Reporting Pam Zekman
CHICAGO (CBS) – You might get a knock on your door, a telephone or mail solicitation offering savings on your gas and electric bills. But watch out.
One of dozens of alternative energy suppliers now fiercely competing for your business is a company with a bad track record the CBS 2 Investigators have been reporting on for years.
CBS 2’s Pam Zekman first reported five years ago on their misleading pitch to customers like Rhonda White.
A company salesman told White a five-year fixed rate contract would save her money. When she realized it didn’t, she was told it would cost $600 to cancel.
“I feel like I was swindled,” White told Zekman in 2008.
Since then, the company changed its name from U.S. Energy Savings to Just Energy, and the complaints continued to pile up, prompting consumer groups to file ask the Illinois Commerce Commission – the state agency that regulates alternative energy suppliers like Just Energy – to take action.
But instead of shutting Just Energy down, as requested by consumer groups, the ICC chose to monitor major reforms the company was ordered to make.
To assess and monitor the needed changes, the ICC ordered Just Energy to pay for an independent audit completed last year. The previously confidential document said that between 2010 and 2011 Just energy received over 29,792 complaints
“It’s really an astonishing figure, the 29,000 complaints. We have never seen anything like that,” said David Kolata, the head of the Citizens Utility Board.
There were so many complaints over so many years with so little company oversight on how they were handled that the audit said,
“An adequate compliance culture at the top levels of the organization is not evident.”
Just Energy has a history of problems with government regulators.
In 2006, CUB filed a complaint with the ICC charging U.S. Energy Savings – which later became Just Energy – with misleading marketing. That same year, the city’s Department of Consumer Services filed a complaint charging it with using deceptive sales techniques
In 2008, the Illinois Attorney General charged the company with consumer fraud.
Without admitting any guilt, the company settled the city and state complaints, after agreeing to change some of its practices
and establishing a $1 million fund for refunds.
That history and the more recent audit findings, angered Michael Daniels.
“That’s obscene that a company can do this to people and stay in business,” Daniels said.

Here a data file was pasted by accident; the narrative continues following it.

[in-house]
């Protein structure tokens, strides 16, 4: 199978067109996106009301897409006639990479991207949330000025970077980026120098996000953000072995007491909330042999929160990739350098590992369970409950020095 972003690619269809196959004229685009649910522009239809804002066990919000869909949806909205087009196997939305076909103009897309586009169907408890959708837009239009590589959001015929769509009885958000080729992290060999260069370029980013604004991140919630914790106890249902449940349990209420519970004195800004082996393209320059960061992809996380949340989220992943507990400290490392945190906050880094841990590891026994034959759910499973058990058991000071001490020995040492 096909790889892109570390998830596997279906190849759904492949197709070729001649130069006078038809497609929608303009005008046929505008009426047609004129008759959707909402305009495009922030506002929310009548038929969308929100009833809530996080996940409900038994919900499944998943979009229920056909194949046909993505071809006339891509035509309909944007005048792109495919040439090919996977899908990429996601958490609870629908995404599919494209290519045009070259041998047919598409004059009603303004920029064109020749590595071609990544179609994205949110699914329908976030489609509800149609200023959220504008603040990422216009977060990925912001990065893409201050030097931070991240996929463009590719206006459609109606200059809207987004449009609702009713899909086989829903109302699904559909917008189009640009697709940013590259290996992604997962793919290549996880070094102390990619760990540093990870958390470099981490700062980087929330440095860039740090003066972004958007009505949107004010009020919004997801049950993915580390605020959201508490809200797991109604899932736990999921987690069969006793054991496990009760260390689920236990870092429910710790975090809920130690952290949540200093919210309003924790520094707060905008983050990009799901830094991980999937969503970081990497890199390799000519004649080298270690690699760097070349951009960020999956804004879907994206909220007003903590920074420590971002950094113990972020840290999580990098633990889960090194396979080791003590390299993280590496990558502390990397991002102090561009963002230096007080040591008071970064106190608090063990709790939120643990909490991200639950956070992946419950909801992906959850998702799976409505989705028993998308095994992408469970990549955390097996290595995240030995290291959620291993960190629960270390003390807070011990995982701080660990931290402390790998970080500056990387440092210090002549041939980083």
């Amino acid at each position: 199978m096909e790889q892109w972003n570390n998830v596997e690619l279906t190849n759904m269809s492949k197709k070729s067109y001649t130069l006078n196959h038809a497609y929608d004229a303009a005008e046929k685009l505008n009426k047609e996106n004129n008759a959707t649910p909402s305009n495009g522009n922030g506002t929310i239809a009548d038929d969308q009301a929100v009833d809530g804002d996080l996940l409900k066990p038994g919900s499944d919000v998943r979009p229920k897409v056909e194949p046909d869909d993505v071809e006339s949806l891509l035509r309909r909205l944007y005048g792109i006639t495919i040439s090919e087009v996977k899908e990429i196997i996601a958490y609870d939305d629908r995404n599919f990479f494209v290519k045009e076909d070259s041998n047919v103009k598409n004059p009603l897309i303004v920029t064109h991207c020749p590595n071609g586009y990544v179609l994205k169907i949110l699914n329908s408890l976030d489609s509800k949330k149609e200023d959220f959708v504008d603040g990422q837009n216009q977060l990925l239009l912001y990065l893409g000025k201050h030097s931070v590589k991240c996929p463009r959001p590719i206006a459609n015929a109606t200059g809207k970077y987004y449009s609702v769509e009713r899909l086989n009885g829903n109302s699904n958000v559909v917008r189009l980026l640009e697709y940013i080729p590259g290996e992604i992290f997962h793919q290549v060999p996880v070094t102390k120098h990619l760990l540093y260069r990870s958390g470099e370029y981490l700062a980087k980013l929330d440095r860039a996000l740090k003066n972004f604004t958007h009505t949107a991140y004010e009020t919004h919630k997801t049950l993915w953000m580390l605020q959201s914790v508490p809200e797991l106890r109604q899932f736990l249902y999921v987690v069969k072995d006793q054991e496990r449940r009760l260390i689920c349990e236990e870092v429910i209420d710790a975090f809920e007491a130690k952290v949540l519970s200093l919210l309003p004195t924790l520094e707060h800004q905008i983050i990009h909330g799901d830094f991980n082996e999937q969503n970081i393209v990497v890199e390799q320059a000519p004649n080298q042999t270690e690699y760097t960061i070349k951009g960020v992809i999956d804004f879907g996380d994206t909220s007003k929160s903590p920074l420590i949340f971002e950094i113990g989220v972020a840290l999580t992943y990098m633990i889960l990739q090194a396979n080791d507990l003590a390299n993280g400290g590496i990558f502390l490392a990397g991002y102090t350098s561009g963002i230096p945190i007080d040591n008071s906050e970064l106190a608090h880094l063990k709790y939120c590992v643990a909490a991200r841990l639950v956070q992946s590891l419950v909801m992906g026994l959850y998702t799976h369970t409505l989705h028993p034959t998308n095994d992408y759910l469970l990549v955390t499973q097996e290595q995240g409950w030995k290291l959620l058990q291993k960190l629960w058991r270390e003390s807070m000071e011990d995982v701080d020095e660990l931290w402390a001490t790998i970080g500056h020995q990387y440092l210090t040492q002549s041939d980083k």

Daniels said he was switched to Just Energy without his permission.
“I never signed up with anybody. I was a Nicor customer,” he said.
Just Energy conceded it was an “erroneous enrollment” in a letter to Daniels and gave him a refund. After he analyzed his bills, he concluded he paid $1,900 more than he would have with Nicor.
“I was flabbergasted,” he said.
Since May, Just Energy has been selling electric service in Illinois as Tara Energy, and has had 15 complaints filed with the ICC.
But in Texas, Just Energy has sold electric service for years. The Public Utilities Commission fined Just Energy $17,250 for violating consumer protection rules. And it currently tops the state’s consumer complaint list.
As for Illinois, Kolata said, “given the track record of just energy on the natural gas side, we do have a concern some of that will be on the electric side.”
“If it was up to me,” Daniels said, “I’d shut the door on them.”
In a statement, Just Energy officials said:
“As a competitive energy supplier, Just Energy works hard to do right by our customers and takes customer satisfaction very seriously. For these reasons, we agreed to an audit of our sales and customer service practices in 2010. As a result, Just Energy saw a dramatic reduction in customer complaints – from 86 in the first quarter of 2010 to zero in fourth quarter of 2012. All parties involved, including the ICC staff and the Citizen’s Utility Board, were satisfied that obligations outlined in the audit were met by Just Energy and support closing the matter.
“We regret any inconvenience that was experienced by Mr. Daniels, a consumer who was mistakenly enrolled in 2009 due to a back office error. Mr. Daniels was fully reimbursed, and Just Energy updated our customer enrollment system so this issue would not happen again. “
A Just Energy spokesman said the company disputes the validity of the 29,000 complaint figure.
As a result of implementing major reforms, Just Energy said it has dramatically reduced the number of complaints down to 12 last year.
Regarding Tara Energy, the spokesman said the volume of complaints is not unusual compared to other companies.
Both the company and a spokeswoman for the ICC said Just Energy has implemented major changes recommended by the auditors in everything from training its sales staff to handling complaints and supervising its staff.
A company spokesman said it no longer promises savings from its fixed rate contracts, but “protection” from the fluctuating rates of the utilities. And the cost to cancel a contract is $50.
Experts said, when considering a change in your service provider, you should compare all the offered deals. You can check them out on these websites.